Grant Henry, better known as Stemage, has a long and storied history in the music community, especially if you’re acquainted with the video game music scene. Best known for the killer heavy metal renditions of the Metroid franchise’s music as Metroid Metal, Henry has been publicly producing tunes for our ears since the late 90s.
Continuing the trend in our year of 2016, he brings us Narrowband, a 30-minute, color-themed musical journey that’s simultaneously rock and space, lying somewhere between short album and lengthy EP. A mouthful, but a pleasant one, to be sure.
Narrowband begins with the oscillation-filled “Mercury,” an inoffensive intro track that introduces the album in the same way that “Marigold” caps it off. Both tracks aren’t necessarily “bad,” but they are merely unobtrusive, serving their purposes to a T. The meat and potatoes of Narrowband lie in its four-track body, beginning with “Amulet.” Diving deeper into the space-driven tone, “Amulet” explores this far out aesthetic, taking you on a chill wave through the vast vacuum.
Moving forward, we come to “Red Ribbon.” Tinged with memories of Goku’s struggles against the titular army in the heyday of Dragon Ball, “Red Ribbon” is the first track that is actually engaging instead of being passively enjoyable. The slick staccato riffings, the soaring lead melodies that outline the whole track, the dissonant notes that lead us to the end—just a massive song through and through that actively explores the musical spectrum.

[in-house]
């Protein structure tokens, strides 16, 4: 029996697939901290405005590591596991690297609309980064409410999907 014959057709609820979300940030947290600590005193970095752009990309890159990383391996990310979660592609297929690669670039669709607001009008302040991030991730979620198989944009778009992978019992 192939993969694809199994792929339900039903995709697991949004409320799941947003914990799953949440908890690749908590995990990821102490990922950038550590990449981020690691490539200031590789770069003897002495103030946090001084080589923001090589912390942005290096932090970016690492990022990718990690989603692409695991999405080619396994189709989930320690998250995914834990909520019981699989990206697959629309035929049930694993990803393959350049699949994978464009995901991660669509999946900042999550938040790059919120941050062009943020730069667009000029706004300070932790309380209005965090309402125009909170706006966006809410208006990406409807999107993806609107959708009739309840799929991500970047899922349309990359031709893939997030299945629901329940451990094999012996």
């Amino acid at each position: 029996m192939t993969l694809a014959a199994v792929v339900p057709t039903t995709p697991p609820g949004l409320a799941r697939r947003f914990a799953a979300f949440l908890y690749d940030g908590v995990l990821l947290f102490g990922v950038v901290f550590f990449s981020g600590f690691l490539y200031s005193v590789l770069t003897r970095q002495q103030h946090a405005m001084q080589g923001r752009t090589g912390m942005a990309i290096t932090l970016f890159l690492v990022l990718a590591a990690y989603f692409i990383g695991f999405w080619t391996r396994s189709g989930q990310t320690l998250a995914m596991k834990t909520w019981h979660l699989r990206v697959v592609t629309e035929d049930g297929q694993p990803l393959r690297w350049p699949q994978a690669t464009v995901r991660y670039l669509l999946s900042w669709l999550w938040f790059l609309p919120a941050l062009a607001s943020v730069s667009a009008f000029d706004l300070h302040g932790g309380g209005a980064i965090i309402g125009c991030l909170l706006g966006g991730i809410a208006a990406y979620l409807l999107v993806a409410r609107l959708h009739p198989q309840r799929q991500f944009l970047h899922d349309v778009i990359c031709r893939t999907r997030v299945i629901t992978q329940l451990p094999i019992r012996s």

In kind, “Astronaut” does a lot of the same, with its heavy, slow chugs on guitar and bass carrying along the track, with a high melody relegated to the background in some sort of anxiety-driven adventure. This head-bobbingly strong song leaves little to the imagination, making no secrets of the fact that it was meant to be the lead track of the record.
However, the end of “Astronaut” merely gives way to the massively good “Barossa.” Echoing the physical sentiment of the Barossa Valley of Southern Australia in an audible form, “Barossa” is colossal in scope and tone. The thickness of the bass shines through above everything, truly being the driving force here. There’s a lot of early-2000s alt rock sentiments, especially in the guitar trade-off partway through the song, as well as some of the composition, but these elements only add to the value of “Barossa” as the crème de la crème of Narrowband. Distinctly enjoyable and supremely fun, if anything is truly the centerpiece of this record, it’s this track. Finally, the record ends with “Marigold.” As mentioned before, this track is meant to bring us to a close and it does so in the advertised spacey manner that Narrowband promises from the very beginning. Lots of delay and pleasant slowness.
Narrowband is wonderful in that it does exactly what it aims to do—deliver some righteous, space-influenced rock. It’s hard to fault anything for accomplishing exactly what it meant to do. however, Narrowband is perhaps too succinct in its aim, not being necessarily bad, but perhaps not hitting all the right notes (yes, pun intended). Enjoyable through-and-through, but may not wholly leave a mark on your heart and mind.
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Stemage’s Narrowband gets…